Handwritten Working Notes by Boris Pasternak for "Dr. Zhivago" at Bonhams NY
Handwritten working notes for two chapters of one of the 20th century’s most controversial novels, Dr Zhivago, are among a host of fascinating literary gems at Bonhams Fine Literature Sale in New York on 11 April.
The book’s author, Boris Pasternak (1890-1860), gave the notes for safe-keeping to the woman who inspired the novel’s central character, Lara, and whom had been imprisoned in the gulags under Stalin. The notes estimated at £28,000-42,000 ($40,000 - 60,000).
The recipient of the notes - which cover events in chapters three and four of the published work - was Pasternak’s mistress, the poet Olga Ivinskaya, who worked at Noyi Mir, a leading literary magazine. Pasternak wrote on the cover of the composition book ‘Olga please save as is. 7 May 1956’.
Dr Zhivago is set in Russia between the 1905 Revolution and the Civil War of the early 1920s. Through the experiences of its central characters, the novel offers a complex and nuanced account of the period, especially the October 1917 revolution and its aftermath. Rejected by the literary magazine Novy Mir for deviating from the tenets of Social Realism, the manuscript was smuggled out of the Soviet Union and published in Italy in 1957. The first English translation appeared in the USA in 1958.
The novel and its author then became pawns in the Cold War. Recognising its propaganda value, the CIA arranged for a Russian translation and Pasternak was denounced in his homeland as anti-Soviet. The novelist was awarded the 1958 Nobel Prize for Literature which he initially accepted until the Soviet government forced him to turn it down. The prize was not, however, awarded to anybody else that year and 30 years later, Pasternak’s son Yevgeny was able to collect it at a ceremony in Stockholm.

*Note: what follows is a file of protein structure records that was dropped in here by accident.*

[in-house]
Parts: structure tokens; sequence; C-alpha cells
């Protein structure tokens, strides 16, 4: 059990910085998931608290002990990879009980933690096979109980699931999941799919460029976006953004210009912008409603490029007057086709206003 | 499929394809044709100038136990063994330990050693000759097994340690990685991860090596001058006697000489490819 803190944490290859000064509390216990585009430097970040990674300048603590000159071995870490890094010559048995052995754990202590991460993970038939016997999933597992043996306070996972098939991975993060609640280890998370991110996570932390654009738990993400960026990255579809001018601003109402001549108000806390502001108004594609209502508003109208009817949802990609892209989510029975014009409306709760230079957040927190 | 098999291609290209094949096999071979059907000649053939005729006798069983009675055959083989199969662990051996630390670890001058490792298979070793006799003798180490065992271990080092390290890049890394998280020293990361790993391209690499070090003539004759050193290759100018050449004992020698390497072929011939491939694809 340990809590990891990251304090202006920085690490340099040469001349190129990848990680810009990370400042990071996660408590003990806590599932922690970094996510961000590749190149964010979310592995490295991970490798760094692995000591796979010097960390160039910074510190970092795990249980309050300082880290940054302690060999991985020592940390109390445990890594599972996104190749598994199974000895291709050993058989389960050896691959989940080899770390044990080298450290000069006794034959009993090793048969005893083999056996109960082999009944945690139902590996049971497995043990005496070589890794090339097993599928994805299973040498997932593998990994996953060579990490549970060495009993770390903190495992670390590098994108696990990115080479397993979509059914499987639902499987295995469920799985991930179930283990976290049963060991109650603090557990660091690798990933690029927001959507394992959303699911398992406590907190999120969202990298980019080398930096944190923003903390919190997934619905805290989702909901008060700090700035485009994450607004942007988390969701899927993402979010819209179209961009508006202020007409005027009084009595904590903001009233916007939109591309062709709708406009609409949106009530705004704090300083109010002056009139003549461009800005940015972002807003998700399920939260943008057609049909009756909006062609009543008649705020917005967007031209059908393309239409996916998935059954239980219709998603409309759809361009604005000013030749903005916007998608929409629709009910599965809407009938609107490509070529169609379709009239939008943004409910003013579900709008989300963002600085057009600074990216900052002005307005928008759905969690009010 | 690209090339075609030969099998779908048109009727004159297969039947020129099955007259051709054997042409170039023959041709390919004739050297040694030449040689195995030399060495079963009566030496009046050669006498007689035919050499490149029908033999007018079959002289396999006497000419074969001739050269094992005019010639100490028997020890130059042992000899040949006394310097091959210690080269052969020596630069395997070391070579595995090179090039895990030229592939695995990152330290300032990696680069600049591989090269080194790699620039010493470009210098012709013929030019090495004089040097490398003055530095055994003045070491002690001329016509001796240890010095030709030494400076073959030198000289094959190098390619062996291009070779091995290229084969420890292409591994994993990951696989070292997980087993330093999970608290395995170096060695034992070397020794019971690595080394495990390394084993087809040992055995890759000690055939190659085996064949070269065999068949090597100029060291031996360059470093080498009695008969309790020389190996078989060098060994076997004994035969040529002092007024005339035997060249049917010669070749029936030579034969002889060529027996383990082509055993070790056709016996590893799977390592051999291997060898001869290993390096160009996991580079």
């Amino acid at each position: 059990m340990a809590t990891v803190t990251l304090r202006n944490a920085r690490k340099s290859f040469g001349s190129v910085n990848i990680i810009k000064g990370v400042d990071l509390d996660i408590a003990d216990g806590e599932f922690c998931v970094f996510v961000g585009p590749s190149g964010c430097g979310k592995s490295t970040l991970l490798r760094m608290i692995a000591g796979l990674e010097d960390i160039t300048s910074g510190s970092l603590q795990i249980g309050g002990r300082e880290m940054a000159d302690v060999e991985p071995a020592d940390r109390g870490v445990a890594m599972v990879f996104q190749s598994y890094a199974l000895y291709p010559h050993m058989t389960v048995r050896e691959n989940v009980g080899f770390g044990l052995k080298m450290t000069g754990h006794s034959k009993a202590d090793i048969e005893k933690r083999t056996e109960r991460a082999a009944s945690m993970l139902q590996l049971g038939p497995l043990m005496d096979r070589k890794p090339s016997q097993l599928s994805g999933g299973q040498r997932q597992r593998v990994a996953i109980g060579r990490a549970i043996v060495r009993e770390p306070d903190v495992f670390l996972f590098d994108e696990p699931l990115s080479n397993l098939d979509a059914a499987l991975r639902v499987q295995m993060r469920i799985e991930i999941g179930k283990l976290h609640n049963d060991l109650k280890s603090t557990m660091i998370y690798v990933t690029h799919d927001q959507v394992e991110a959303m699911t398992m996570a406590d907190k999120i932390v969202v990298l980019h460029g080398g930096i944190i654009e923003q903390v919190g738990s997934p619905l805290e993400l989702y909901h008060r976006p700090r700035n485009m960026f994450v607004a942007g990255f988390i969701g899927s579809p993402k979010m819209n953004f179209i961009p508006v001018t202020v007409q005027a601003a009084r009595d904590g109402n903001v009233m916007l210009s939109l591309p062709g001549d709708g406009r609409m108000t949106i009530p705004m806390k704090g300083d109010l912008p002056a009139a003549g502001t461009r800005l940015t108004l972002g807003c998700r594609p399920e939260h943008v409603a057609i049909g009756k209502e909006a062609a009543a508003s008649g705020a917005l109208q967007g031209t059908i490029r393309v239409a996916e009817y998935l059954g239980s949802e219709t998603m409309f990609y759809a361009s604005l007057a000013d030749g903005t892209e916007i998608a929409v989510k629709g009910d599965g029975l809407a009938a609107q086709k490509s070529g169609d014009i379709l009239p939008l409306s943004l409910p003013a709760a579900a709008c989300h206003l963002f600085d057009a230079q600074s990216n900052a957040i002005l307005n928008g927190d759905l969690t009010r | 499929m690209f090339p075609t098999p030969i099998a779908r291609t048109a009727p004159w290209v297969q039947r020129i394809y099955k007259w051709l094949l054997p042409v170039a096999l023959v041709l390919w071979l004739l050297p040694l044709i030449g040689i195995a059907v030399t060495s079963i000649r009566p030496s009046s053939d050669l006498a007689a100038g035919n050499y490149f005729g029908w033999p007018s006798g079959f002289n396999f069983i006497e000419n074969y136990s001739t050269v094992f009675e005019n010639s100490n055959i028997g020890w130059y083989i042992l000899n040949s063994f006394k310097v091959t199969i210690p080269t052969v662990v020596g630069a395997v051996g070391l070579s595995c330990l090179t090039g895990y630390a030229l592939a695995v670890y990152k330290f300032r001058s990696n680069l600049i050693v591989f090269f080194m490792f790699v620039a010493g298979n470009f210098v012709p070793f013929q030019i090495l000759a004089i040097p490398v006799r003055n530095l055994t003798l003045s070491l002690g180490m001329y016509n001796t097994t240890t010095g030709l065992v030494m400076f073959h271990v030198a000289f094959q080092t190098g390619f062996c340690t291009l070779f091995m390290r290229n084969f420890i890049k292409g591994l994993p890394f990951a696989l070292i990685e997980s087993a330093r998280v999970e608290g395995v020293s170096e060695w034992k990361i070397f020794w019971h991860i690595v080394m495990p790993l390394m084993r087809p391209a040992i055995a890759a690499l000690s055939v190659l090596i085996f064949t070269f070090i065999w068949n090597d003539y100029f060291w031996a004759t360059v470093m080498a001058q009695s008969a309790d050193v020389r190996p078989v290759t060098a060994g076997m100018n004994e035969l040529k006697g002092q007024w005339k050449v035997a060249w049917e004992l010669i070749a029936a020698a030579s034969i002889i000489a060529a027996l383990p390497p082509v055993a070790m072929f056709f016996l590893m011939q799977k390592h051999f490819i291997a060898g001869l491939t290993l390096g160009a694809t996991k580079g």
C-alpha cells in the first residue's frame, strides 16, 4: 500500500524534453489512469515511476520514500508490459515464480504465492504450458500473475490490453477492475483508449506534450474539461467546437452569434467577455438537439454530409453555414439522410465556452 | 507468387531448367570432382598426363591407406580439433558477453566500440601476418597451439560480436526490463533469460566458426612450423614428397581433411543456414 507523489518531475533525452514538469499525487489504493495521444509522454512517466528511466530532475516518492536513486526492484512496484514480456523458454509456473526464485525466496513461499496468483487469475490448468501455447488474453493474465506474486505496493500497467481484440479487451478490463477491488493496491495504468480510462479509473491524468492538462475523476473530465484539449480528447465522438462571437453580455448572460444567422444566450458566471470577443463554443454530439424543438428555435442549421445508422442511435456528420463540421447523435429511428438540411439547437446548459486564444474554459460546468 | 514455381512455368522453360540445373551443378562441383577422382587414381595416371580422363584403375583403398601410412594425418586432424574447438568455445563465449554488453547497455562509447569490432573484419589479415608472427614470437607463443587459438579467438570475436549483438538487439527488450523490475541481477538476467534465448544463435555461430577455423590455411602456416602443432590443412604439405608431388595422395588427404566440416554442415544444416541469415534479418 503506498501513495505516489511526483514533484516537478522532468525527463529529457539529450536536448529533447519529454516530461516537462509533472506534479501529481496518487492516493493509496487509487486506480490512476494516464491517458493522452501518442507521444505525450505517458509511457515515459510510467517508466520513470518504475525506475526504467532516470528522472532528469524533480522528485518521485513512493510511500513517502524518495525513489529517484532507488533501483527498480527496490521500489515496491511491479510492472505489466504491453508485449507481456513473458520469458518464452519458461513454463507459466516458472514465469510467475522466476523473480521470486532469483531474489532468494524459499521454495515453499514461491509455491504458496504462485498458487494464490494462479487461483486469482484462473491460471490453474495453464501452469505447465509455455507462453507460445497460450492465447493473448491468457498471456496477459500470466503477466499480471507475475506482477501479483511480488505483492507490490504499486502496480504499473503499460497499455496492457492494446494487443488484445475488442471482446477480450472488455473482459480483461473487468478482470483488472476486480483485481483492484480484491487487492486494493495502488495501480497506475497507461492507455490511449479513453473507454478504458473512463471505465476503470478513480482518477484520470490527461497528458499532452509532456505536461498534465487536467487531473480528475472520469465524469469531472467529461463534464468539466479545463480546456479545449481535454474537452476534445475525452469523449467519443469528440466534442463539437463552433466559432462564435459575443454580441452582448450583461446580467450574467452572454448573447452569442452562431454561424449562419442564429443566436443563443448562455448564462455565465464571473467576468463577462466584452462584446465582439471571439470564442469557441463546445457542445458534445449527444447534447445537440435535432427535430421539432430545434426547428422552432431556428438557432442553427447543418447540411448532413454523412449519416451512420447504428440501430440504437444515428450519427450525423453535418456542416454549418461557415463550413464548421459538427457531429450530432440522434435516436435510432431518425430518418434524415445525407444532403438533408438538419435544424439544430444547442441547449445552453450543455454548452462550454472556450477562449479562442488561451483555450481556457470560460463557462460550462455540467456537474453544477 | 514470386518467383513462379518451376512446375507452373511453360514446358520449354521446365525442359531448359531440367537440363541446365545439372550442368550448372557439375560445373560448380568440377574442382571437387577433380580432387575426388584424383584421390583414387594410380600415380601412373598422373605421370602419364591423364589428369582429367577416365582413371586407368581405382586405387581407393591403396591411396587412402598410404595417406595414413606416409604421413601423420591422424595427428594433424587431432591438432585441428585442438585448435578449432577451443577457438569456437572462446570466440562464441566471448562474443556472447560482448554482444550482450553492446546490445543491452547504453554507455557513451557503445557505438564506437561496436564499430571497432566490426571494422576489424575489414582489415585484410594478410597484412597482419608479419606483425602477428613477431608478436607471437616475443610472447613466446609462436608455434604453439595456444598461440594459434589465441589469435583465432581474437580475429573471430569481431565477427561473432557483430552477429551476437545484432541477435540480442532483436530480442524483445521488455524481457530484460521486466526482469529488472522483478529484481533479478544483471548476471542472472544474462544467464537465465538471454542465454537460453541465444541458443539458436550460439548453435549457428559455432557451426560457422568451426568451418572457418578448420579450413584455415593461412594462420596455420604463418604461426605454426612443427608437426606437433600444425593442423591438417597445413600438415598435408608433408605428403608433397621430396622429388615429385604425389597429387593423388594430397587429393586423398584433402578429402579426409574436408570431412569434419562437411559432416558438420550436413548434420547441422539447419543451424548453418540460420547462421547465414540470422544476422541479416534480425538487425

Bonhams Director of Business Development for Books and Manuscripts in New York, Tom Lamb said, “Examples of manuscript chapters of Dr Zhivago very rarely become available. This is an important addition to our understanding of a novel of great literary and political significance.”
The sale also includes the signed typescript of ten of the 25 “Lara” poems which appear in Dr Zhivago. Pasternak worked on his great novel on and off for several years - the very earliest fragments date from the first decade of the 20th century - although most of the poems seem to have been written in the mid to late 1940s. The typescript, which is estimated at £21,000 - 28,000 ($30,000 - 40,000), is inscribed to his friend Iuri Aleksandrovich Afanasiev.
Jack Kerouac’s Desolation Angels
Jack Kerouac’s semi-autobiographical novel, Desolation Angels, published in 1965 weaves together material the author had been gathering from 1956 onwards. The sale includes the typed manuscript, with the author’s handwritten amendments, of notes he had made in Mexico in June 1961 for a work he had provisional entitled, An American Passed Here. It describes his recollections of an earlier trip to Mexico City in 1957. Some of the events find their way into the final two chapters of Desolation Angels though many of them are omitted. Kerouac (1922-1960) was proposing to use the discarded material in Beat Spotlight the novel he was working on at the time of his death in 1969. The typescript from 1964 is estimated at £14,000-21,000 ($20,000-30,000).
Jack London’s manuscript
Work by an earlier American master storyteller, Jack London (1876-1916), features in the sale in the form of his handwritten, signed manuscript for A Curious Fragment. This fascinating science fiction story - the tale is set in the 26th century when rampant capitalism has created a world of ruthless oligarchs and downtrodden workers shorn of all rights - is one of only five Jack London short stories to appear at auction in the past 40 years. It is estimated at £17,500- 25,000 ($25,000-35,000).
Image: Boris Pasternak's notes for Dr Zhivago, estimated at £28,000-42,000 ($40,000 - 60,000).